Growing up in the proud but disadvantaged community of Rye, Colorado, my interests in medicine organically developed out of both a passion for science, nutrition, and exercise and the sad realization that health is a privilege rather than a right. After 19 years of learning, laughing, and crying with the same peers and community members, I was fortunate to take my passions to the University of Denver (DU), at which point I made it my mission to use college to discover a path that would impart the skills, knowledge, and experience needed to cause a positive ripple effect in the health of as many lives as possible. Having such a goal in mind, I was naturally inclined to seek out opportunities that allowed me to explore the different facets of medicine. In addition to shadowing numerous specialties and non-M.D. providers, I participated in longitudinal basic science research in labs investigating the intricacies of HIV and Alzheimer’s disease, which, besides providing valuable bench work skills and fascinating data for a thesis project, imbued me with an appreciation for the immense amount of time and work that goes in to developing the treatments physicians use every day. Outside of the lab, I served on the executive board of the DU Pre-Health and EMS clubs and was involved in community engagement projects with refugees and disadvantaged high school students. Additionally, I used summers and nights to become EMT-IV certified and volunteer as a Care Coordinator for the free clinic associated with the University of Colorado School of Medicine. Most recently, I studied abroad at the University of Glasgow, where I participated in an anatomy course that centered on human cadaver dissection alongside Glasgow medical students. Combined with my rural upbringing, these experiences have culminated in a passion to practice medicine in a way that not only holistically treats and cures disease, but also teaches and inspires others to value and improve their own health. In short, I ultimately hope to become a socially conscious physician leader who, through healing and education, helps people like those of my hometown pursue their dreams unencumbered by sickness or fear.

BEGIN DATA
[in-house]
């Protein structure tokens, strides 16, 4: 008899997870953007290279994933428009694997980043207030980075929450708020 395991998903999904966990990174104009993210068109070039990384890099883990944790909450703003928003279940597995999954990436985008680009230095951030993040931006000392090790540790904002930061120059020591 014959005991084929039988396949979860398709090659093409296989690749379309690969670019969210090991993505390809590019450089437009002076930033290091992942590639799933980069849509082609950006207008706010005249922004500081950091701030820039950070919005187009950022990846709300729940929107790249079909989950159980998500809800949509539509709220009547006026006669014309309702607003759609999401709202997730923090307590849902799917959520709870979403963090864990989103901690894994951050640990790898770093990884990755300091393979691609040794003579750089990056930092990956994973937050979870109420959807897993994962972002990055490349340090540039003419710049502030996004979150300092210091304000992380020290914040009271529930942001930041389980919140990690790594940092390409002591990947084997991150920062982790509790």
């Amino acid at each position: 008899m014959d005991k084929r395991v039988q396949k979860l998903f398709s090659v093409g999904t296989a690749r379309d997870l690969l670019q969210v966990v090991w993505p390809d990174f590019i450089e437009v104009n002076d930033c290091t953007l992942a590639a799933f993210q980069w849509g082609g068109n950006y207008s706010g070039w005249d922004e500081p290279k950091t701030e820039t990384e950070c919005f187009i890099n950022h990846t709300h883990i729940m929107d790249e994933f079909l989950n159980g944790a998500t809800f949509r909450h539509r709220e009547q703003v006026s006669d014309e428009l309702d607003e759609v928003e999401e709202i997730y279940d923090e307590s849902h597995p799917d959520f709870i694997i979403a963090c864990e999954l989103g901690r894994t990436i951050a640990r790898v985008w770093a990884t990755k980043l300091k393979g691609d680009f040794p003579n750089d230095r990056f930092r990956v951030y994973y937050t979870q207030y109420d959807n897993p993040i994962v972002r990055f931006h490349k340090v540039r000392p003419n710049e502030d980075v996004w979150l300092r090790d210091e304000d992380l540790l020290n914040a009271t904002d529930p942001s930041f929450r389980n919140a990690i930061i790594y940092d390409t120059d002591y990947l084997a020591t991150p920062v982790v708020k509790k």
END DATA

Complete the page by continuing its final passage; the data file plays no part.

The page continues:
Barriers and facilitators to mobile health and active surveillance use among older adults with skin disease.